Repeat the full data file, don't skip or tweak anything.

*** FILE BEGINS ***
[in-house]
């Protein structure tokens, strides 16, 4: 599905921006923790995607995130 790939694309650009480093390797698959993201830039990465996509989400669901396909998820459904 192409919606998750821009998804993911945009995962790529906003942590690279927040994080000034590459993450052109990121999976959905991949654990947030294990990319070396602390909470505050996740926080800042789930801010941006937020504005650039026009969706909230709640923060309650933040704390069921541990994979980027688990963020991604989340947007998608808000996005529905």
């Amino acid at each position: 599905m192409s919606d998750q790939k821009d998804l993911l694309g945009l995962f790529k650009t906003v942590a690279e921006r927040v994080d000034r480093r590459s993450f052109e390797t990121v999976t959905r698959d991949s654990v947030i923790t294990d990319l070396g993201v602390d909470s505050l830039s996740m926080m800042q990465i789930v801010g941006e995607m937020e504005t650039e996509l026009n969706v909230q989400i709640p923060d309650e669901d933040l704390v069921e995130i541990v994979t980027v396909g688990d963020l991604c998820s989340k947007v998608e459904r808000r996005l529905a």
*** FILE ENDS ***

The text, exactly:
[in-house]
């Protein structure tokens, strides 16, 4: 599905921006923790995607995130 790939694309650009480093390797698959993201830039990465996509989400669901396909998820459904 192409919606998750821009998804993911945009995962790529906003942590690279927040994080000034590459993450052109990121999976959905991949654990947030294990990319070396602390909470505050996740926080800042789930801010941006937020504005650039026009969706909230709640923060309650933040704390069921541990994979980027688990963020991604989340947007998608808000996005529905």
């Amino acid at each position: 599905m192409s919606d998750q790939k821009d998804l993911l694309g945009l995962f790529k650009t906003v942590a690279e921006r927040v994080d000034r480093r590459s993450f052109e390797t990121v999976t959905r698959d991949s654990v947030i923790t294990d990319l070396g993201v602390d909470s505050l830039s996740m926080m800042q990465i789930v801010g941006e995607m937020e504005t650039e996509l026009n969706v909230q989400i709640p923060d309650e669901d933040l704390v069921e995130i541990v994979t980027v396909g688990d963020l991604c998820s989340k947007v998608e459904r808000r996005l529905a």